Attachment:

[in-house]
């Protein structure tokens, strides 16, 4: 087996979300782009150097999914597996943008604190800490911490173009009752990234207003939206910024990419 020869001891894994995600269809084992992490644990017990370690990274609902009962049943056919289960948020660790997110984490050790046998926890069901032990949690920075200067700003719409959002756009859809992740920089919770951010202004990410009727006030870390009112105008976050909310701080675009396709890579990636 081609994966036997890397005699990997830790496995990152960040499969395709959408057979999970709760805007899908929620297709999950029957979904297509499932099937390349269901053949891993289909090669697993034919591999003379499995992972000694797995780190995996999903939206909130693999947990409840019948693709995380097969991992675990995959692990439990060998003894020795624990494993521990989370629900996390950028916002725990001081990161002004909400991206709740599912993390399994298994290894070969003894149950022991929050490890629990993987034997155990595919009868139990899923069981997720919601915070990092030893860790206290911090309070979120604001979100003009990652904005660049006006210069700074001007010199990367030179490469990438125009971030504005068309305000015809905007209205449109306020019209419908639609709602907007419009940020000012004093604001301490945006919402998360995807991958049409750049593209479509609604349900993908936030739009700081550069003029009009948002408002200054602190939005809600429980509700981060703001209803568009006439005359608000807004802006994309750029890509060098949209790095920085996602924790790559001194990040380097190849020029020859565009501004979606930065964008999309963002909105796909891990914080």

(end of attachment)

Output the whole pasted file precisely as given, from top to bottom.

[in-house]
């Protein structure tokens, strides 16, 4: 087996979300782009150097999914597996943008604190800490911490173009009752990234207003939206910024990419 020869001891894994995600269809084992992490644990017990370690990274609902009962049943056919289960948020660790997110984490050790046998926890069901032990949690920075200067700003719409959002756009859809992740920089919770951010202004990410009727006030870390009112105008976050909310701080675009396709890579990636 081609994966036997890397005699990997830790496995990152960040499969395709959408057979999970709760805007899908929620297709999950029957979904297509499932099937390349269901053949891993289909090669697993034919591999003379499995992972000694797995780190995996999903939206909130693999947990409840019948693709995380097969991992675990995959692990439990060998003894020795624990494993521990989370629900996390950028916002725990001081990161002004909400991206709740599912993390399994298994290894070969003894149950022991929050490890629990993987034997155990595919009868139990899923069981997720919601915070990092030893860790206290911090309070979120604001979100003009990652904005660049006006210069700074001007010199990367030179490469990438125009971030504005068309305000015809905007209205449109306020019209419908639609709602907007419009940020000012004093604001301490945006919402998360995807991958049409750049593209479509609604349900993908936030739009700081550069003029009009948002408002200054602190939005809600429980509700981060703001209803568009006439005359608000807004802006994309750029890509060098949209790095920085996602924790790559001194990040380097190849020029020859565009501004979606930065964008999309963002909105796909891990914080």